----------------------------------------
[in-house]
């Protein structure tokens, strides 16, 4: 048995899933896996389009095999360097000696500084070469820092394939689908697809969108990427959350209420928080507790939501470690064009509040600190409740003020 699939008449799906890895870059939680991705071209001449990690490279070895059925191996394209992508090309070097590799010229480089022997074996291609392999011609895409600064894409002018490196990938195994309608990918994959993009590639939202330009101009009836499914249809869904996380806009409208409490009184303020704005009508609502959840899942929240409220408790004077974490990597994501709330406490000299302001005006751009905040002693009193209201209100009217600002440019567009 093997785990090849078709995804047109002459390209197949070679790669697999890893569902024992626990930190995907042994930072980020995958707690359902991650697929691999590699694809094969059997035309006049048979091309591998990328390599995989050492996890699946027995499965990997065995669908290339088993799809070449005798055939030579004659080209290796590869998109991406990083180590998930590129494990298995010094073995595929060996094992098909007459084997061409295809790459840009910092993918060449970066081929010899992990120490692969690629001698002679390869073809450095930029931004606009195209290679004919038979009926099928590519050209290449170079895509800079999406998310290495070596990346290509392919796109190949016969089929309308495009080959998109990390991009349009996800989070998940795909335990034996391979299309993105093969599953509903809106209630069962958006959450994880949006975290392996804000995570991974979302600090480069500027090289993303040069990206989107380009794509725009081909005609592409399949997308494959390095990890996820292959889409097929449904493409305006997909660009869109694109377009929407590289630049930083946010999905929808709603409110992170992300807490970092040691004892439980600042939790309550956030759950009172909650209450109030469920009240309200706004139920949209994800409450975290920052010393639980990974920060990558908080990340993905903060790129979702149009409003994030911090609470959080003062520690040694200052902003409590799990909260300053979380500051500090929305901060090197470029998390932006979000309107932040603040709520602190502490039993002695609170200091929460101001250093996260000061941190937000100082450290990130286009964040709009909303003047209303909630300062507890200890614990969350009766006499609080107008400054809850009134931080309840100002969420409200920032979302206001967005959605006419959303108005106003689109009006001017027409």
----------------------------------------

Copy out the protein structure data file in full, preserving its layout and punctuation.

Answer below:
[in-house]
């Protein structure tokens, strides 16, 4: 048995899933896996389009095999360097000696500084070469820092394939689908697809969108990427959350209420928080507790939501470690064009509040600190409740003020 699939008449799906890895870059939680991705071209001449990690490279070895059925191996394209992508090309070097590799010229480089022997074996291609392999011609895409600064894409002018490196990938195994309608990918994959993009590639939202330009101009009836499914249809869904996380806009409208409490009184303020704005009508609502959840899942929240409220408790004077974490990597994501709330406490000299302001005006751009905040002693009193209201209100009217600002440019567009 093997785990090849078709995804047109002459390209197949070679790669697999890893569902024992626990930190995907042994930072980020995958707690359902991650697929691999590699694809094969059997035309006049048979091309591998990328390599995989050492996890699946027995499965990997065995669908290339088993799809070449005798055939030579004659080209290796590869998109991406990083180590998930590129494990298995010094073995595929060996094992098909007459084997061409295809790459840009910092993918060449970066081929010899992990120490692969690629001698002679390869073809450095930029931004606009195209290679004919038979009926099928590519050209290449170079895509800079999406998310290495070596990346290509392919796109190949016969089929309308495009080959998109990390991009349009996800989070998940795909335990034996391979299309993105093969599953509903809106209630069962958006959450994880949006975290392996804000995570991974979302600090480069500027090289993303040069990206989107380009794509725009081909005609592409399949997308494959390095990890996820292959889409097929449904493409305006997909660009869109694109377009929407590289630049930083946010999905929808709603409110992170992300807490970092040691004892439980600042939790309550956030759950009172909650209450109030469920009240309200706004139920949209994800409450975290920052010393639980990974920060990558908080990340993905903060790129979702149009409003994030911090609470959080003062520690040694200052902003409590799990909260300053979380500051500090929305901060090197470029998390932006979000309107932040603040709520602190502490039993002695609170200091929460101001250093996260000061941190937000100082450290990130286009964040709009909303003047209303909630300062507890200890614990969350009766006499609080107008400054809850009134931080309840100002969420409200920032979302206001967005959605006419959303108005106003689109009006001017027409």